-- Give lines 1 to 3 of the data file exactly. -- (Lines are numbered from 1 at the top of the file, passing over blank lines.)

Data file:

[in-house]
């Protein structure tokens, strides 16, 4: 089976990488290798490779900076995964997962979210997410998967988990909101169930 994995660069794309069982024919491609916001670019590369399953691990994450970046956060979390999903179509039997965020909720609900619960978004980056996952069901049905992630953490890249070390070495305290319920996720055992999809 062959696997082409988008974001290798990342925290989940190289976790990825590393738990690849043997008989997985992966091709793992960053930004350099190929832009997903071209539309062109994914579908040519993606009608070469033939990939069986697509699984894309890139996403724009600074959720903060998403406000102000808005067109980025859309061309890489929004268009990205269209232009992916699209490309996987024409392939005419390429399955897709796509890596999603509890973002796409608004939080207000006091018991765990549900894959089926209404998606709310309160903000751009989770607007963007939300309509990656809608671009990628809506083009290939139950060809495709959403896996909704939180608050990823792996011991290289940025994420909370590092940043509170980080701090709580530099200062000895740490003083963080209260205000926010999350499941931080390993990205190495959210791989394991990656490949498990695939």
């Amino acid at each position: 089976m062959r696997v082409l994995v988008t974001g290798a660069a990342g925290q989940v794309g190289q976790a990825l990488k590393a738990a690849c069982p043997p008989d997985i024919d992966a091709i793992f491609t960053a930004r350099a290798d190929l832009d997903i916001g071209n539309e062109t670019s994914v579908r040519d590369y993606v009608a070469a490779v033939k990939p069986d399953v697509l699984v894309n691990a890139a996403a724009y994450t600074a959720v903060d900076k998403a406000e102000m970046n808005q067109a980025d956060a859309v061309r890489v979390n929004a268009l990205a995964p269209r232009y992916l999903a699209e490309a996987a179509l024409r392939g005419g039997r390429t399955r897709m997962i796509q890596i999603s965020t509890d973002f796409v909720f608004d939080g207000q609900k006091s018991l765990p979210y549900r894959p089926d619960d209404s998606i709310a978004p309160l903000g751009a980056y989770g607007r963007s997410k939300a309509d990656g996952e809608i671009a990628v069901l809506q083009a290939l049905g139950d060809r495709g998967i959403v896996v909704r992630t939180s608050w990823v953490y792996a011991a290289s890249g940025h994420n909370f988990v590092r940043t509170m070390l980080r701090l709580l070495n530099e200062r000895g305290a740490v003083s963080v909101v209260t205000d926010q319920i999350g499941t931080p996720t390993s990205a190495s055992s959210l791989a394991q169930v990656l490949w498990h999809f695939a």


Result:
[in-house]
């Protein structure tokens, strides 16, 4: 089976990488290798490779900076995964997962979210997410998967988990909101169930 994995660069794309069982024919491609916001670019590369399953691990994450970046956060979390999903179509039997965020909720609900619960978004980056996952069901049905992630953490890249070390070495305290319920996720055992999809 062959696997082409988008974001290798990342925290989940190289976790990825590393738990690849043997008989997985992966091709793992960053930004350099190929832009997903071209539309062109994914579908040519993606009608070469033939990939069986697509699984894309890139996403724009600074959720903060998403406000102000808005067109980025859309061309890489929004268009990205269209232009992916699209490309996987024409392939005419390429399955897709796509890596999603509890973002796409608004939080207000006091018991765990549900894959089926209404998606709310309160903000751009989770607007963007939300309509990656809608671009990628809506083009290939139950060809495709959403896996909704939180608050990823792996011991290289940025994420909370590092940043509170980080701090709580530099200062000895740490003083963080209260205000926010999350499941931080390993990205190495959210791989394991990656490949498990695939």
């Amino acid at each position: 089976m062959r696997v082409l994995v988008t974001g290798a660069a990342g925290q989940v794309g190289q976790a990825l990488k590393a738990a690849c069982p043997p008989d997985i024919d992966a091709i793992f491609t960053a930004r350099a290798d190929l832009d997903i916001g071209n539309e062109t670019s994914v579908r040519d590369y993606v009608a070469a490779v033939k990939p069986d399953v697509l699984v894309n691990a890139a996403a724009y994450t600074a959720v903060d900076k998403a406000e102000m970046n808005q067109a980025d956060a859309v061309r890489v979390n929004a268009l990205a995964p269209r232009y992916l999903a699209e490309a996987a179509l024409r392939g005419g039997r390429t399955r897709m997962i796509q890596i999603s965020t509890d973002f796409v909720f608004d939080g207000q609900k006091s018991l765990p979210y549900r894959p089926d619960d209404s998606i709310a978004p309160l903000g751009a980056y989770g607007r963007s997410k939300a309509d990656g996952e809608i671009a990628v069901l809506q083009a290939l049905g139950d060809r495709g998967i959403v896996v909704r992630t939180s608050w990823v953490y792996a011991a290289s890249g940025h994420n909370f988990v590092r940043t509170m070390l980080r701090l709580l070495n530099e200062r000895g305290a740490v003083s963080v909101v209260t205000d926010q319920i999350g499941t931080p996720t390993s990205a190495s055992s959210l791989a394991q169930v990656l490949w498990h999809f695939a």